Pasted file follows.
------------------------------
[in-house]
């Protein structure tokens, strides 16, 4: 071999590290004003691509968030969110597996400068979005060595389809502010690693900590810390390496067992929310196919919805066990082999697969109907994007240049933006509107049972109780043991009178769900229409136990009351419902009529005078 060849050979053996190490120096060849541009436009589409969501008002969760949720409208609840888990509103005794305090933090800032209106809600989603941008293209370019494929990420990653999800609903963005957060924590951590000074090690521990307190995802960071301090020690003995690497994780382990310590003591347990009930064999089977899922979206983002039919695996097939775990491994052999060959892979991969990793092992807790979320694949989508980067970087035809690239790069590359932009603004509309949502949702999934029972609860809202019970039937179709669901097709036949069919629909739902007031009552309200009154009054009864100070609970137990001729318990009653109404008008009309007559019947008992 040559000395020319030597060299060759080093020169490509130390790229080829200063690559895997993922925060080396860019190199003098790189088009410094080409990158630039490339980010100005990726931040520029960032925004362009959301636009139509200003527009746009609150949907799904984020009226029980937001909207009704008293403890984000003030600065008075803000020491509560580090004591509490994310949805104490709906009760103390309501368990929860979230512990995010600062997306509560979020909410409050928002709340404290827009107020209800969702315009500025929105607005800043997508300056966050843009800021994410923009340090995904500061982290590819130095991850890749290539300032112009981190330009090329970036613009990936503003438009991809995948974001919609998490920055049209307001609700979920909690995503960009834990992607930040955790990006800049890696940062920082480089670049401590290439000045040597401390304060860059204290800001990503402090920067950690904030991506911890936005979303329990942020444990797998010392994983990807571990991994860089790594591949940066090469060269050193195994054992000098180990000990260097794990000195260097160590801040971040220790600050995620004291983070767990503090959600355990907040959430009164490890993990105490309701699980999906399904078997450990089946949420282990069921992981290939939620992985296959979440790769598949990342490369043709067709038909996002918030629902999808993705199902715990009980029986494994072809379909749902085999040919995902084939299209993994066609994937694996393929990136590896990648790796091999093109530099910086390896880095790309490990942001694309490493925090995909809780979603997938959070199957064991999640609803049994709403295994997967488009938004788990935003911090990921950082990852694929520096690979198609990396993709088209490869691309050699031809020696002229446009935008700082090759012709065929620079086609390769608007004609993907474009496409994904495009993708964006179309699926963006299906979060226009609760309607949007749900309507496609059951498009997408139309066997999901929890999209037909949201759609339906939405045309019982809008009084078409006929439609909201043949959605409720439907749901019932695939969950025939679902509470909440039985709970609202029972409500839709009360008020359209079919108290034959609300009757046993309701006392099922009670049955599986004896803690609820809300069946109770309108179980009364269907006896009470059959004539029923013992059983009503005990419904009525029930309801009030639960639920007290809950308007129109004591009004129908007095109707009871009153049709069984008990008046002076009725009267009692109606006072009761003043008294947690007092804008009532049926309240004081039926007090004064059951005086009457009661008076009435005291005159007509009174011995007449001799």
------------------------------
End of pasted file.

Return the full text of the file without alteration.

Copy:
[in-house]
């Protein structure tokens, strides 16, 4: 071999590290004003691509968030969110597996400068979005060595389809502010690693900590810390390496067992929310196919919805066990082999697969109907994007240049933006509107049972109780043991009178769900229409136990009351419902009529005078 060849050979053996190490120096060849541009436009589409969501008002969760949720409208609840888990509103005794305090933090800032209106809600989603941008293209370019494929990420990653999800609903963005957060924590951590000074090690521990307190995802960071301090020690003995690497994780382990310590003591347990009930064999089977899922979206983002039919695996097939775990491994052999060959892979991969990793092992807790979320694949989508980067970087035809690239790069590359932009603004509309949502949702999934029972609860809202019970039937179709669901097709036949069919629909739902007031009552309200009154009054009864100070609970137990001729318990009653109404008008009309007559019947008992 040559000395020319030597060299060759080093020169490509130390790229080829200063690559895997993922925060080396860019190199003098790189088009410094080409990158630039490339980010100005990726931040520029960032925004362009959301636009139509200003527009746009609150949907799904984020009226029980937001909207009704008293403890984000003030600065008075803000020491509560580090004591509490994310949805104490709906009760103390309501368990929860979230512990995010600062997306509560979020909410409050928002709340404290827009107020209800969702315009500025929105607005800043997508300056966050843009800021994410923009340090995904500061982290590819130095991850890749290539300032112009981190330009090329970036613009990936503003438009991809995948974001919609998490920055049209307001609700979920909690995503960009834990992607930040955790990006800049890696940062920082480089670049401590290439000045040597401390304060860059204290800001990503402090920067950690904030991506911890936005979303329990942020444990797998010392994983990807571990991994860089790594591949940066090469060269050193195994054992000098180990000990260097794990000195260097160590801040971040220790600050995620004291983070767990503090959600355990907040959430009164490890993990105490309701699980999906399904078997450990089946949420282990069921992981290939939620992985296959979440790769598949990342490369043709067709038909996002918030629902999808993705199902715990009980029986494994072809379909749902085999040919995902084939299209993994066609994937694996393929990136590896990648790796091999093109530099910086390896880095790309490990942001694309490493925090995909809780979603997938959070199957064991999640609803049994709403295994997967488009938004788990935003911090990921950082990852694929520096690979198609990396993709088209490869691309050699031809020696002229446009935008700082090759012709065929620079086609390769608007004609993907474009496409994904495009993708964006179309699926963006299906979060226009609760309607949007749900309507496609059951498009997408139309066997999901929890999209037909949201759609339906939405045309019982809008009084078409006929439609909201043949959605409720439907749901019932695939969950025939679902509470909440039985709970609202029972409500839709009360008020359209079919108290034959609300009757046993309701006392099922009670049955599986004896803690609820809300069946109770309108179980009364269907006896009470059959004539029923013992059983009503005990419904009525029930309801009030639960639920007290809950308007129109004591009004129908007095109707009871009153049709069984008990008046002076009725009267009692109606006072009761003043008294947690007092804008009532049926309240004081039926007090004064059951005086009457009661008076009435005291005159007509009174011995007449001799």